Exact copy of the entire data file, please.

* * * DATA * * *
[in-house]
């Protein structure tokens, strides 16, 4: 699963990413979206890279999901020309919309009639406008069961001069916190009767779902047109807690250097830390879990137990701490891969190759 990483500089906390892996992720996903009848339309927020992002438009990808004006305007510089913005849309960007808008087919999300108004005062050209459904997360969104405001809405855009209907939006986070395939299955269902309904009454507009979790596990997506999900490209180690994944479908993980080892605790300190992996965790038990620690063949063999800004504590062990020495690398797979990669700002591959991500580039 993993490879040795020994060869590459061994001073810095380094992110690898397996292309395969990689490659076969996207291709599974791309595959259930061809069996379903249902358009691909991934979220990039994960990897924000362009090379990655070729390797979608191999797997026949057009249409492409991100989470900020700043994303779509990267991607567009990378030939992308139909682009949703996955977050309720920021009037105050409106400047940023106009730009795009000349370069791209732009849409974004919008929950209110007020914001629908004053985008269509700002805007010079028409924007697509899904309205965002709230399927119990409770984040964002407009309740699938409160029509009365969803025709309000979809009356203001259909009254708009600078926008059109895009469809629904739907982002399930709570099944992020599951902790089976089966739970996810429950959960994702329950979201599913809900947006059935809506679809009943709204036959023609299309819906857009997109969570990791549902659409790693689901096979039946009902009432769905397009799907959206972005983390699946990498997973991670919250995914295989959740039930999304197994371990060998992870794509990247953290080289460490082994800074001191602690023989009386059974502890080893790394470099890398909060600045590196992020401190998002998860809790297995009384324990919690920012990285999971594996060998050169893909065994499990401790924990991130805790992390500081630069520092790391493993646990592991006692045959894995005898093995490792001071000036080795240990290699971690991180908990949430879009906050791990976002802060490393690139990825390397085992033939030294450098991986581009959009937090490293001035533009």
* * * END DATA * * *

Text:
[in-house]
């Protein structure tokens, strides 16, 4: 699963990413979206890279999901020309919309009639406008069961001069916190009767779902047109807690250097830390879990137990701490891969190759 990483500089906390892996992720996903009848339309927020992002438009990808004006305007510089913005849309960007808008087919999300108004005062050209459904997360969104405001809405855009209907939006986070395939299955269902309904009454507009979790596990997506999900490209180690994944479908993980080892605790300190992996965790038990620690063949063999800004504590062990020495690398797979990669700002591959991500580039 993993490879040795020994060869590459061994001073810095380094992110690898397996292309395969990689490659076969996207291709599974791309595959259930061809069996379903249902358009691909991934979220990039994960990897924000362009090379990655070729390797979608191999797997026949057009249409492409991100989470900020700043994303779509990267991607567009990378030939992308139909682009949703996955977050309720920021009037105050409106400047940023106009730009795009000349370069791209732009849409974004919008929950209110007020914001629908004053985008269509700002805007010079028409924007697509899904309205965002709230399927119990409770984040964002407009309740699938409160029509009365969803025709309000979809009356203001259909009254708009600078926008059109895009469809629904739907982002399930709570099944992020599951902790089976089966739970996810429950959960994702329950979201599913809900947006059935809506679809009943709204036959023609299309819906857009997109969570990791549902659409790693689901096979039946009902009432769905397009799907959206972005983390699946990498997973991670919250995914295989959740039930999304197994371990060998992870794509990247953290080289460490082994800074001191602690023989009386059974502890080893790394470099890398909060600045590196992020401190998002998860809790297995009384324990919690920012990285999971594996060998050169893909065994499990401790924990991130805790992390500081630069520092790391493993646990592991006692045959894995005898093995490792001071000036080795240990290699971690991180908990949430879009906050791990976002802060490393690139990825390397085992033939030294450098991986581009959009937090490293001035533009």